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31 January 2022

Everything you need to know about Vitamin C!

What is Vitamin C?

Vitamin C, also known as ascorbic acid, is a naturally occurring antioxidant. It is a necessary nutrient that can neutralise free radicals (molecules that are harmful at high levels) and allows our blood vessels, muscles, and collagen to form and function properly. Humans lack the ability to synthesise it on our own, so we get our daily dose of vitamin C from our food! Citrus fruits, leafy greens, and broccoli are all great sources of vitamin C and can help boost our immune systems to prevent illness.

Many of us are aware of the benefits of vitamin C on our general health, but did you know that it can boost our skin health, too? Let’s see how..

Vitamin C is a skincare wonder! Its benefits pack a punch and can help you look and feel like your best self.

Protects skin from free radicals: The environment around us contains many things that could potentially harm our skin. UV rays and pollutants, like smog or second-hand cigarette smoke, present free radicals that can damage our skin. Vitamin C neutralises and removes these oxidants, protecting our skin.

Lightens dark spots: Vitamin C is a depigmenting agent and can inhibit the production of melanin. That means vitamin C helps to treat hyperpigmentation from acne or age spots when used topically as spot treatment.

Promotes collagen production: Vitamin C is a critical nutrient for the production of collagen. Clinical studies show that vitamin C increases collagen production in skin of all ages.

Anti-aging: Several studies show that vitamin C’s ability to protect from the sun and promote collagen production drive its usefulness as an anti-aging ingredient. Improving skin vitamin C levels can:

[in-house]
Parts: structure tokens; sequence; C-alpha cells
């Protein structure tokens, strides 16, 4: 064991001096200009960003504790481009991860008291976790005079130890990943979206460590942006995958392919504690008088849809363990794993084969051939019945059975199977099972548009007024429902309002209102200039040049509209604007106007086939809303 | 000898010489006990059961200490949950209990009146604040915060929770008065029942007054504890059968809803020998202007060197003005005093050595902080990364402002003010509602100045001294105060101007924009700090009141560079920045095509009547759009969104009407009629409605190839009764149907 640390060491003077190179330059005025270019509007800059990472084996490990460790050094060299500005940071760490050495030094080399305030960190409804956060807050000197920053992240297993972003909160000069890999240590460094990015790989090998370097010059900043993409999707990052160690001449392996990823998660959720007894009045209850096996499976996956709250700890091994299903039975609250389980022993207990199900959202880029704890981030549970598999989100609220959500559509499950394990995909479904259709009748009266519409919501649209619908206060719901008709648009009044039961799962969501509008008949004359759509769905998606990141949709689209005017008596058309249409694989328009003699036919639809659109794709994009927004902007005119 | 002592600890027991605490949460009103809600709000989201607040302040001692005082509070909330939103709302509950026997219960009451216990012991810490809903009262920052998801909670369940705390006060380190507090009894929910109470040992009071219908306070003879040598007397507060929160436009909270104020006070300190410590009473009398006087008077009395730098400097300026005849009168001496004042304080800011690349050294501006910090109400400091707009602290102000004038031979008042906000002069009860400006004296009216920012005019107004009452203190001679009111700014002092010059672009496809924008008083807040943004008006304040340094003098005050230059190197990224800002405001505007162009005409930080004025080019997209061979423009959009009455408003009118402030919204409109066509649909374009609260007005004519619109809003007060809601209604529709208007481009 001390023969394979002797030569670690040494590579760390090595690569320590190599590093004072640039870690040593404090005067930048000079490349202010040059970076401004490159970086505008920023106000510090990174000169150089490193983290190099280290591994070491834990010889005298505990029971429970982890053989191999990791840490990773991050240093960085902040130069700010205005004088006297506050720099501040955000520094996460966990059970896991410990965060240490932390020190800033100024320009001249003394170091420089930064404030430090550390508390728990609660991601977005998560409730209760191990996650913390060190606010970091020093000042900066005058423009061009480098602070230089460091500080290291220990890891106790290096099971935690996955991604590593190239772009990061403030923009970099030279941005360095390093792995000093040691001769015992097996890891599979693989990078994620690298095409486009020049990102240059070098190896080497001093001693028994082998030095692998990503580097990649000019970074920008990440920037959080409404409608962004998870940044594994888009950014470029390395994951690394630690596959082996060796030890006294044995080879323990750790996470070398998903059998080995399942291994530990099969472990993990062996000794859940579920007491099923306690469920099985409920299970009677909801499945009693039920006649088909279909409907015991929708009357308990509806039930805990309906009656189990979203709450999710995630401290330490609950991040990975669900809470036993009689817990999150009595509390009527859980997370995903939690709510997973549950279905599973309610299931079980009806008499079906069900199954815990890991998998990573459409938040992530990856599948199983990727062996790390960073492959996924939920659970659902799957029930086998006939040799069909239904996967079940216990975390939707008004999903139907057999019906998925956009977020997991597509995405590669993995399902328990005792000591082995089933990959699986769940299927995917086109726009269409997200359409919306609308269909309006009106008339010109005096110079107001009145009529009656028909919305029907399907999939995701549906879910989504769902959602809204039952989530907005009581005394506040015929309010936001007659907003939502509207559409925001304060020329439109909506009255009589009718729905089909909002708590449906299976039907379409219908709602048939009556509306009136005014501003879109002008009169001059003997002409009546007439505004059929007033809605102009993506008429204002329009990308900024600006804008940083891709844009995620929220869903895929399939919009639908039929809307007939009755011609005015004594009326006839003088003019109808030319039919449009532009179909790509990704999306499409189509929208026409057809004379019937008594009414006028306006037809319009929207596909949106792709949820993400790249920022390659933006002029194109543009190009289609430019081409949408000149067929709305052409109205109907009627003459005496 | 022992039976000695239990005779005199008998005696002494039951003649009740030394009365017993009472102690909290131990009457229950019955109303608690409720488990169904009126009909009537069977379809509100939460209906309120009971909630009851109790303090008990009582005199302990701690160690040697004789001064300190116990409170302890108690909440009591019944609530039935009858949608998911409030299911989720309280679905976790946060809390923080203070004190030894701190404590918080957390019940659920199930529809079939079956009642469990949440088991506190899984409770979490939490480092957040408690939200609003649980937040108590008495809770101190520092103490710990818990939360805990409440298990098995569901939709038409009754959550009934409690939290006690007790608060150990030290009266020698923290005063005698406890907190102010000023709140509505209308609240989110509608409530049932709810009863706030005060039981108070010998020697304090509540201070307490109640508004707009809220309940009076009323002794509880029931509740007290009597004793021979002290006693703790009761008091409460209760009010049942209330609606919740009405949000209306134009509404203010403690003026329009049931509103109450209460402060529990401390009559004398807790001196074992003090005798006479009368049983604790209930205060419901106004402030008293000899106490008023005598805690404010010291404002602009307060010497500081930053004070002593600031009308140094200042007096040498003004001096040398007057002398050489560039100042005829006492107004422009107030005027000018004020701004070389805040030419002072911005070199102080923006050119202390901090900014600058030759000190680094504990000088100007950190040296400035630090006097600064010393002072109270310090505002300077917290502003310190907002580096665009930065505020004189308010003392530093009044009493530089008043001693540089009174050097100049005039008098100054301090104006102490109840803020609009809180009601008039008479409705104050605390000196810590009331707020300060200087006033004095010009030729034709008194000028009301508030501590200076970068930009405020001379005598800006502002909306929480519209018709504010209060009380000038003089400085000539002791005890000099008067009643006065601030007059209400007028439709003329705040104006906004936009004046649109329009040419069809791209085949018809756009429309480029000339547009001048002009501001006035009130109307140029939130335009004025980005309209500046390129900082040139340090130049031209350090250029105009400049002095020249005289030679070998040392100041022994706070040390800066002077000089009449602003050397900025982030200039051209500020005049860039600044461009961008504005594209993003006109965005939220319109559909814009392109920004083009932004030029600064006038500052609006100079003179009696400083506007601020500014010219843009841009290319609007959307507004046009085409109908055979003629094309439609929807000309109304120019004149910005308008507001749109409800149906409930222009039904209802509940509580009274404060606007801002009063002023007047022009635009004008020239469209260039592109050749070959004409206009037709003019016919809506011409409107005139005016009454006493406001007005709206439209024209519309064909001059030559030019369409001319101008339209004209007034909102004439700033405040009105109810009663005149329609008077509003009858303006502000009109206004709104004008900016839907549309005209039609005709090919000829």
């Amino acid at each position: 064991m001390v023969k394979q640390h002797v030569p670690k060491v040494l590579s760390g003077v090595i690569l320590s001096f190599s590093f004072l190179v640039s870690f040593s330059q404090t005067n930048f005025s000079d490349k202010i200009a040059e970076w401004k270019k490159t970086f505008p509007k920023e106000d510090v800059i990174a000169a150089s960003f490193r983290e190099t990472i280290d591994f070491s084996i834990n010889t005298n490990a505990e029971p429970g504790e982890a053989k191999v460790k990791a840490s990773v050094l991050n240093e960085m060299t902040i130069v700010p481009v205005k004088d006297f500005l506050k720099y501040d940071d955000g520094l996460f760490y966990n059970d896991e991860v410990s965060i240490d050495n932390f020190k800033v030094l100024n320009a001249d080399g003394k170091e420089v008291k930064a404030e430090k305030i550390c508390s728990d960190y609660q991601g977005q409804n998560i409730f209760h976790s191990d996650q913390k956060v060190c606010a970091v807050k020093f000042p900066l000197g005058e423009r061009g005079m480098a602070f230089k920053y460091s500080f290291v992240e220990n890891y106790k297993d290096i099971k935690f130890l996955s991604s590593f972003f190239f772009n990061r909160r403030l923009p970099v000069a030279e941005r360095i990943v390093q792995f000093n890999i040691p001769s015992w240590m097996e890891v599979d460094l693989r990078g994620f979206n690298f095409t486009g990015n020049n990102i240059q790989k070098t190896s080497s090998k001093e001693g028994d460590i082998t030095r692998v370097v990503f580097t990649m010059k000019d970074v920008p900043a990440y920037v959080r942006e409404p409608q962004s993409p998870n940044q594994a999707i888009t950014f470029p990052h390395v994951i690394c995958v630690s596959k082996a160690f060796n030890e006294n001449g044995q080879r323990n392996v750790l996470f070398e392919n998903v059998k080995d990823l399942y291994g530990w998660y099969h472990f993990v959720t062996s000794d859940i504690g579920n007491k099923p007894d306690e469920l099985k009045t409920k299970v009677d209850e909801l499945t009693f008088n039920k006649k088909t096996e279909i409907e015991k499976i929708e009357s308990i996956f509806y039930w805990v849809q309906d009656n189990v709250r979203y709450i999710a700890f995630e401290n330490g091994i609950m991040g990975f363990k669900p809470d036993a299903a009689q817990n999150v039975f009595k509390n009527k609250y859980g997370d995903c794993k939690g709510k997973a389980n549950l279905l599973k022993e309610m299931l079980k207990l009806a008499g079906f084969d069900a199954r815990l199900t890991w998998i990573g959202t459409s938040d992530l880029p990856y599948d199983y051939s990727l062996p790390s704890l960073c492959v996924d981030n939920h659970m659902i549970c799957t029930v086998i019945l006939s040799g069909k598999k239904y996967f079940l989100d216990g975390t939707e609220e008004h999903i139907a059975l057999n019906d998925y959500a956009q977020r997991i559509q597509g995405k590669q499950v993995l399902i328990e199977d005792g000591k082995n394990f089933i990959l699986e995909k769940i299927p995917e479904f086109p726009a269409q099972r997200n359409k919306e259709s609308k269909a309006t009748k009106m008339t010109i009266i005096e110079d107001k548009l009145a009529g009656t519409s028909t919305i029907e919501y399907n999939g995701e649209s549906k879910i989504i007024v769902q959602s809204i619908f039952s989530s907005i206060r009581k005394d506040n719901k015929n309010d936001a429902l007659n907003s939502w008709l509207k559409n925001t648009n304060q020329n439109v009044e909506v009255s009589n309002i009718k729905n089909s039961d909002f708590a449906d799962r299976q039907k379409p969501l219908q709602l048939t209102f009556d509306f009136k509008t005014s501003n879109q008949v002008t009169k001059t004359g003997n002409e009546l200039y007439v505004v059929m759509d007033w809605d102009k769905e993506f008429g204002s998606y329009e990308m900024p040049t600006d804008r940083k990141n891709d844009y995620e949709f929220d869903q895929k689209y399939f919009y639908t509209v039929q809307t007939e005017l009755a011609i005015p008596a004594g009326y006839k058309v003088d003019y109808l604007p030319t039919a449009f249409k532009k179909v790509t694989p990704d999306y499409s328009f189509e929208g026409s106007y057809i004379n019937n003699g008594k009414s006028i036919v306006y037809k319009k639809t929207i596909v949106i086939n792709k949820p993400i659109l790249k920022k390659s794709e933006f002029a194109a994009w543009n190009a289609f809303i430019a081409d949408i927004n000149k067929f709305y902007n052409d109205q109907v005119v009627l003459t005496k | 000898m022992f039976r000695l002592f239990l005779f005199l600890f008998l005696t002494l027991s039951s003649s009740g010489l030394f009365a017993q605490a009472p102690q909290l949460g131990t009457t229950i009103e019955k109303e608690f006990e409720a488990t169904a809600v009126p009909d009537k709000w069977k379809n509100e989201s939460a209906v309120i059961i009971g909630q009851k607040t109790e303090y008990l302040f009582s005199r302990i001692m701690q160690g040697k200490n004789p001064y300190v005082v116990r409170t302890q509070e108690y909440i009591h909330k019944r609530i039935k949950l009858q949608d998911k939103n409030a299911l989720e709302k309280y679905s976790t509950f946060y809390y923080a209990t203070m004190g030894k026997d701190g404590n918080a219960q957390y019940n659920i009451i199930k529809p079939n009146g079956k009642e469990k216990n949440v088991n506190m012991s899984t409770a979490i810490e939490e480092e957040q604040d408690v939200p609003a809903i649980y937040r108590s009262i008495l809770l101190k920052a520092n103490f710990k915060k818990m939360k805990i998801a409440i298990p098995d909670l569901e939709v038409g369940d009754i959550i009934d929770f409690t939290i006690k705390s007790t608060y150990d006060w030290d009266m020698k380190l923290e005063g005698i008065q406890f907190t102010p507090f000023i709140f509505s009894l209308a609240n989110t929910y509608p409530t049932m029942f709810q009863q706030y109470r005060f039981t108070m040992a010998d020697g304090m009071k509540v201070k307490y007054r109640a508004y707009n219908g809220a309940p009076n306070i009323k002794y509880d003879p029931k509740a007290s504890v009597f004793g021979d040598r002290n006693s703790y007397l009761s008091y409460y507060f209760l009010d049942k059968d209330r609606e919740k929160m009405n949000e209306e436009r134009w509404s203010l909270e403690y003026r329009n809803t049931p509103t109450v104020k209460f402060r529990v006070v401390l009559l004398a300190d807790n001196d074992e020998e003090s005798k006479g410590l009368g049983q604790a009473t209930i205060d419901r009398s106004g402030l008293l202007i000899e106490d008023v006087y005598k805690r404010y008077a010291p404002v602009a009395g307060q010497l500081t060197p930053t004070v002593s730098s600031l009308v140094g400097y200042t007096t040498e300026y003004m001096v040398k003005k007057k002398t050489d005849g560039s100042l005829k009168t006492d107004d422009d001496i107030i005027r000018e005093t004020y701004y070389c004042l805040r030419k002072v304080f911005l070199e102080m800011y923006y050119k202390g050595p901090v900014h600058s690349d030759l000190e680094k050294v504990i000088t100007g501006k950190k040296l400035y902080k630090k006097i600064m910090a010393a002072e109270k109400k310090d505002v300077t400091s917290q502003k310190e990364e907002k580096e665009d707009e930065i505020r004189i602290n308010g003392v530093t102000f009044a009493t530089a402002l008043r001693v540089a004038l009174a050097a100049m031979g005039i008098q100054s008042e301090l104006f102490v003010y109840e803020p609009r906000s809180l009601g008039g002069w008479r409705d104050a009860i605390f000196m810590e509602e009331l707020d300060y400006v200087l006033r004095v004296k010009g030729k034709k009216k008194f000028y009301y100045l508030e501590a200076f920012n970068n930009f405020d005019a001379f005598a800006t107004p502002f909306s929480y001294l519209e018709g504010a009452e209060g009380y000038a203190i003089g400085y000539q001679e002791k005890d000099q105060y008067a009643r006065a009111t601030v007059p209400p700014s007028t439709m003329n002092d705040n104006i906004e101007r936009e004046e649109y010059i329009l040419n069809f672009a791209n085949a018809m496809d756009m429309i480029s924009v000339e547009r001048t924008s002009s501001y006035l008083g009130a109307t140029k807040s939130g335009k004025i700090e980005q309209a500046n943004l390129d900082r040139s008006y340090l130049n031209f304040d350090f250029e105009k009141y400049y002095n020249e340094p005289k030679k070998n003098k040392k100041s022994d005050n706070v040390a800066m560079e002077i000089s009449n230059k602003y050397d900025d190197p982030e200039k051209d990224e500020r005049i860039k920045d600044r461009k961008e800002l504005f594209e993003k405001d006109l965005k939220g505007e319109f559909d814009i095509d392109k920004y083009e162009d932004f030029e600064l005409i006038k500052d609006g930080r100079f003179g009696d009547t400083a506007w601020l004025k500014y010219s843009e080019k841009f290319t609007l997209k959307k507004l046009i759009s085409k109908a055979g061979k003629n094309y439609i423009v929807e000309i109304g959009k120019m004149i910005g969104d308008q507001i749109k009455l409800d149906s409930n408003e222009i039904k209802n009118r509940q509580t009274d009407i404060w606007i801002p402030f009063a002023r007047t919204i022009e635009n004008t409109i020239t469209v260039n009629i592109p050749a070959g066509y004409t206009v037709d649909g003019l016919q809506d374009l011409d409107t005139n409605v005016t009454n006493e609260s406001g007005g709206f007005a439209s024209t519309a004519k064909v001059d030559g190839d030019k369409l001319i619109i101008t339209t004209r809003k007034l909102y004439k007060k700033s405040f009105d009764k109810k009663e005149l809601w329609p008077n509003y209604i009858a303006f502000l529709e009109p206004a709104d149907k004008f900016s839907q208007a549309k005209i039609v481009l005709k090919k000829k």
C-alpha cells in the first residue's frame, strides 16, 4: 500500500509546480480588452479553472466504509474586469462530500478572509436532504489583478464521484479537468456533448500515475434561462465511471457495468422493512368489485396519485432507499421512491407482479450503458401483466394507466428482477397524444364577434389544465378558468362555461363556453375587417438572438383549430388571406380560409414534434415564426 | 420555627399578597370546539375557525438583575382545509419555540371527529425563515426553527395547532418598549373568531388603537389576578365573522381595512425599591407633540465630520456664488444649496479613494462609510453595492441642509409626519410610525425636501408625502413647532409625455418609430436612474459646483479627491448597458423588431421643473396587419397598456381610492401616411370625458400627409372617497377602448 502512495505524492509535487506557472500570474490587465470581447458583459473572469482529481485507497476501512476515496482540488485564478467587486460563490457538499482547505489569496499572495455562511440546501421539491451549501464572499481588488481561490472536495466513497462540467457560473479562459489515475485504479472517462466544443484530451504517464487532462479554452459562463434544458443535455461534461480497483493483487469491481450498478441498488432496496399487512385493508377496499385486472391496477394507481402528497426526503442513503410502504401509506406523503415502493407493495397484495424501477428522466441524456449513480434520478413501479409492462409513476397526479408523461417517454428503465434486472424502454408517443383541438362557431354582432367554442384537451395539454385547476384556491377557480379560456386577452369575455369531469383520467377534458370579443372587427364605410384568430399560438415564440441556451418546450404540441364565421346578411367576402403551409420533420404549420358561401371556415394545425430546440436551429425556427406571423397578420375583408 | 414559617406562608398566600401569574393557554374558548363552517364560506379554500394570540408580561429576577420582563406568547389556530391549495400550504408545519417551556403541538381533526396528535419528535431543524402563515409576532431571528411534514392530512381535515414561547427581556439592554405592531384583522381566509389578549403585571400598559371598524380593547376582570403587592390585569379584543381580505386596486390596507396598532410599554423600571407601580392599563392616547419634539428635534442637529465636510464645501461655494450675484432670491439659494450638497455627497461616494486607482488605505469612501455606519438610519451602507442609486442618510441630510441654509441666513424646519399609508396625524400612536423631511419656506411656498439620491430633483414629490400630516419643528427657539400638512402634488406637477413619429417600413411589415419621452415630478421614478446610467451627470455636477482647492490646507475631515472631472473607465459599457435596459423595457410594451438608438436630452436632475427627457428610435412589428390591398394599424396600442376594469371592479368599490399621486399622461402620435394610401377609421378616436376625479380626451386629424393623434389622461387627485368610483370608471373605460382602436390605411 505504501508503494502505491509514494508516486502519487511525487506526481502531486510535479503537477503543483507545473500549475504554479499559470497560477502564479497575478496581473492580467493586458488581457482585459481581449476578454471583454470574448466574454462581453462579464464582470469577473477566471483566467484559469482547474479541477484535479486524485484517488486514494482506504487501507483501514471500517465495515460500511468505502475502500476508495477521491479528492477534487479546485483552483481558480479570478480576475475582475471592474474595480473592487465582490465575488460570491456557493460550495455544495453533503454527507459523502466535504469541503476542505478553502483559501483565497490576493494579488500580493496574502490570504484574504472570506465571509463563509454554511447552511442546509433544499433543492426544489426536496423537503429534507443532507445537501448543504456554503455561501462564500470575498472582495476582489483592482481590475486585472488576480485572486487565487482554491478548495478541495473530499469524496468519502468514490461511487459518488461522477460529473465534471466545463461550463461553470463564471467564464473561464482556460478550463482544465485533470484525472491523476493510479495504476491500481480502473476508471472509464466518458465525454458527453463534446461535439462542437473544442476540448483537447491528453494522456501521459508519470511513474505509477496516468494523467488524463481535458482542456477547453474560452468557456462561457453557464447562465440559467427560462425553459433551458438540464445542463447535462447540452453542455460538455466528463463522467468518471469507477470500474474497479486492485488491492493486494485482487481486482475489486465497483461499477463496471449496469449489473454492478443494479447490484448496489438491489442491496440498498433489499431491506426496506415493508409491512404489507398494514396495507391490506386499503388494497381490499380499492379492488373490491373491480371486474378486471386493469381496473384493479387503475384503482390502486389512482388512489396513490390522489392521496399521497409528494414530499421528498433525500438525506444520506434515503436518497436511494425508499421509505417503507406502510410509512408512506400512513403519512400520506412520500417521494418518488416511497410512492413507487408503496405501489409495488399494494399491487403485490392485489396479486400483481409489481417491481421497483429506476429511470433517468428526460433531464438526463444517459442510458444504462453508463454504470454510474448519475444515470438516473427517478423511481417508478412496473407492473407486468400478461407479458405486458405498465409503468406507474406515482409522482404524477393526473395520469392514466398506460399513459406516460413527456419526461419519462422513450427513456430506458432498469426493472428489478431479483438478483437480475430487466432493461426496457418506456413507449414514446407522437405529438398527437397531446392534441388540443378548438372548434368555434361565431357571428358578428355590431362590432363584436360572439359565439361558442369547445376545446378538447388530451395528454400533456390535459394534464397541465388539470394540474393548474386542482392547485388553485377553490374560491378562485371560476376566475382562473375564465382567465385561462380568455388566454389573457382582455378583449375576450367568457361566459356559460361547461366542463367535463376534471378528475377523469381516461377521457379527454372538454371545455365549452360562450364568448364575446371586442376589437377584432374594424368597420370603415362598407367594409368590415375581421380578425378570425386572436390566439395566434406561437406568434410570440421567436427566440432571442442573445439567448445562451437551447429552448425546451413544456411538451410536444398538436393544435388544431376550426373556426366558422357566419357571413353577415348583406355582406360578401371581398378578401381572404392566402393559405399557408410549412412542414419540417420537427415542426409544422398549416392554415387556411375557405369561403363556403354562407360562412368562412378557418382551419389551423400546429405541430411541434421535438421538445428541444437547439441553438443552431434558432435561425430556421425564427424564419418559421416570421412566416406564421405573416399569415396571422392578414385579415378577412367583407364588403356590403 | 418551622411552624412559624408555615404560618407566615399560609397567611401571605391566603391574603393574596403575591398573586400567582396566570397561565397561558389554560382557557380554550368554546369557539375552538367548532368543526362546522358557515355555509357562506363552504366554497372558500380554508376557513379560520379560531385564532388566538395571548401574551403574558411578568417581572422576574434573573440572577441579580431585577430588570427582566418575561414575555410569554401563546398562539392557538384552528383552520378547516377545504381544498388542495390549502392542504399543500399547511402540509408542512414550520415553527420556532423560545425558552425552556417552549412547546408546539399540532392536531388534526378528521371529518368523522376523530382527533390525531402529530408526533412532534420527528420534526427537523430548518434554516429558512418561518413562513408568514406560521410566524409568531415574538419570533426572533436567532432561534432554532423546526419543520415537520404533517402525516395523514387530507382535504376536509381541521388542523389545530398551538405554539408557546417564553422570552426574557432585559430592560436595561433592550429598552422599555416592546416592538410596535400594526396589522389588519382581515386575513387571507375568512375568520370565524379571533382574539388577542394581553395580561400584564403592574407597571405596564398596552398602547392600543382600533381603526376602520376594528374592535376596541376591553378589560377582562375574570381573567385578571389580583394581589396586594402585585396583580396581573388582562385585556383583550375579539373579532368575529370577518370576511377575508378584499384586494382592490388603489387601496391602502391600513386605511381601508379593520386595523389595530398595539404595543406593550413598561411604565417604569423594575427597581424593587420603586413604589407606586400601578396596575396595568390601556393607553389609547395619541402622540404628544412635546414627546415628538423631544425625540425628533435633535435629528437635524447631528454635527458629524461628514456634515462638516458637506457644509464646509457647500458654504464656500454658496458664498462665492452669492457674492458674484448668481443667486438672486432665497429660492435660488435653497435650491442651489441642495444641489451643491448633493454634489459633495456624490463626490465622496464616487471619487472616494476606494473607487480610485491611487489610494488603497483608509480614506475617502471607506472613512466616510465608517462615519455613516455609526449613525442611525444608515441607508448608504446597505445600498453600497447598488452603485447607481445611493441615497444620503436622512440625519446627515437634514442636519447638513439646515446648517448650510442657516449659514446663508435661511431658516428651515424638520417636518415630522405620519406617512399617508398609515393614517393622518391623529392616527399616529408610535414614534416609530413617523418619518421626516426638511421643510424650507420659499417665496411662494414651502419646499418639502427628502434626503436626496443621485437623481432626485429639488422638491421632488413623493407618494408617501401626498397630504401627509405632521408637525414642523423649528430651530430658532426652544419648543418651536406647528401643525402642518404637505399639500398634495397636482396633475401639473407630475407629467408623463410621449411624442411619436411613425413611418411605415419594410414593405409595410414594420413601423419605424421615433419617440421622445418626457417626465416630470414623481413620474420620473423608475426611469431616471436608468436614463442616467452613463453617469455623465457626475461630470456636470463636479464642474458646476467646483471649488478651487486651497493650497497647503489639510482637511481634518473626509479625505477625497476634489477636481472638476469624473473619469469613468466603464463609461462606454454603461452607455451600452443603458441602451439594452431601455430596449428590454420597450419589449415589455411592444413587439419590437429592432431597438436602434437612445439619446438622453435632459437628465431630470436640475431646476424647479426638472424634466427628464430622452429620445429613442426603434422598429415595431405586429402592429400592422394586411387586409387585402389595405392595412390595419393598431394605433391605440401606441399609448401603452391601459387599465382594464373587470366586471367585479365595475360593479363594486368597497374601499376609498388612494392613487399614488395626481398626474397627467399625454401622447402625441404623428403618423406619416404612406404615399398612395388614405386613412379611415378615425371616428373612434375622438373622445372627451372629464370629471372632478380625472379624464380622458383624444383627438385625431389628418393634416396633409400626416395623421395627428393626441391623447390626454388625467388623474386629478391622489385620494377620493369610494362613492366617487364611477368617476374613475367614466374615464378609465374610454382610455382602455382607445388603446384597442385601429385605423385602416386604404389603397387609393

- Protect against UV rays
- Lessen the impact of photoaging
- Improve dark spots and even out complexion
- Decrease the depth of wrinkles
- Improve wound healing

Multiformat: It can be used in many ways: topically, as a supplement, and even injected. For optimal skin benefits, it should be used topically.

Compatible with you: As our bodies need it to function, vitamin C is compatible with us and rarely causes any allergic or rejection reactions. Supplements are recommended for those who may not absorb vitamin C well. We always recommend patch testing new skincare products to make sure they are not allergenic or irritating.

Skin benefits are observed in leave-on products with concentrations of 10-20%.

Is it for your skin type?
It’s safe to say that vitamin C is safe and recommended for all ages. There are currently no restrictions on its use, but there are recommendations on how to use it for optimal results.

For all ages
There is no age limit for using Vitamin C. Introducing Vitamin C into your skincare routine after the age of 25 can help protect your skin from unwanted sun damage and keep your skin looking fresh and youthful!

For all skin types and conditions
Vitamin C can work for you regardless of your skin type, but here are some guidelines on how to use it with little to no irritation:

  • Start with a lower concentration product if you’re new to this ingredient.
  • If you have sensitive or dry skin: Try using topical Vitamin C every 2-3 days rather than every day as it can be irritating at first. You can slowly work up to using it once a day when you’re comfortable! Additionally, products with the water-soluble derivative of vitamin C, magnesium ascorbyl phosphate, may be less irritating.
  • If you have oily or normal skin: Try a topical vitamin C product that lists L-ascorbic acid as the active ingredient. Some vitamin C serums can be oily, so if you already have oily skin, you may want to try out different products (like a cream or gel) to see what works best for your skin.